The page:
The BTB/POZ domain of PLZF plays an essential role in both the interaction of PLZF and VDR and subsequent repression of transcription.46 In studies in Drosophila, proteins containing BTB/POZ were shown to regulate gene expression through local control of nucleosome positioning and remodeling.47 The BTB/POZ domain of PLZF-RARα APL fusion protein was also implicated in transcriptional repression of ATRA-induced genes.22-24,44 PLZF is highly expressed in immature but not differentiated hematopoietic cells and may play a role in the maintenance of uncommitted precursor cells.19,29-31VDR is widely expressed in hematopoietic cells,32 and we showed that endogenous PLZF and VDR can interact in an undifferentiated leukemic cell line. This suggests that the interaction of PLZF and VDR may reflect a facet of normal cellular physiologic characteristics. Therefore, we propose that, in undifferentiated cells, PLZF could repress VDR function through the BTB/POZ domain.
The BTB/POZ domain is able to associate with several corepressors, notably Sin3A, HDAC1, SMRT, and N-CoR.21-24,28 Many researchers have found that constitutive association of these repressors with PLZF-RARα is responsible for the resistance to ATRA therapy in patients with t(11;17)-derived APL. Surprisingly, our data suggest that repression of VDR is not due to the association of Sin3A, HDAC1, or SMRT (Figure 2 and data not shown). In supporting of this idea is our finding that repression of VDR by PLZF was not sensitive to the addition of TSA (Figure 1A). We could not coimmunoprecipitate Sin3A with anti-VDR antibodies by means of a bridging PLZF molecule, despite the fact that anti-PLZF antibodies coimmunoprecipitated Sin3A effectively (Figure 2C). This result indicates that the fraction of PLZF associated with VDR may not be able to also associate with Sin3A. Our data indicate that deletion of the BTB/POZ domain abolishes the interaction of PLZF with VDR and that the BTB/POZ domain alone can interact with VDR. It is conceivable that VDR interacts with the same or an overlapping region of the BTB/POZ domain as the corepressors and that is why we could not show a 3-way interaction among VDR, PLZF, and the corepressors. We conclude that the mechanism of inhibition of VDR by PLZF does not involve corepressors that work though HDAC mechanisms.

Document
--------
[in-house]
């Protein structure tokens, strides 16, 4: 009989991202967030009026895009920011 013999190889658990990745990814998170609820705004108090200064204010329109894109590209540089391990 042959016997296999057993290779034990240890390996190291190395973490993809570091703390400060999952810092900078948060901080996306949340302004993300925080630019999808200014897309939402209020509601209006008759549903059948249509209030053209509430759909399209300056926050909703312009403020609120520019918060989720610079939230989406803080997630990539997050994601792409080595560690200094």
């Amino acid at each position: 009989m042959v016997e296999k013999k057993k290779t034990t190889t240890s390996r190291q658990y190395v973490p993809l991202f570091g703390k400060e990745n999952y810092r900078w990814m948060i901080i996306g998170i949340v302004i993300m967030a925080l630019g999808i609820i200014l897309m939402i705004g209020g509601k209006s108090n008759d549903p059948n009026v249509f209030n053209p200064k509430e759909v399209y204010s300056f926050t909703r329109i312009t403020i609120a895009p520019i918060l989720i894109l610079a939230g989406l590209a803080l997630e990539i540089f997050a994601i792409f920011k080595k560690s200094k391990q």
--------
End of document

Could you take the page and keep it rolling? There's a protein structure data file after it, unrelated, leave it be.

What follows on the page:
The BTB/POZ domain of PLZF is an obligate homodimer,25,46and we found that when bound to its cognate site, PLZF forms a high-molecular-weight complex that may contain as many as 4 PLZF molecules.48 This information suggests that several molecules of PLZF could form a complex with the VDR when the 2 proteins interact. Hence, PLZF may not block VDR action by recruitment of corepressors but may instead work by steric blockade of the VDR.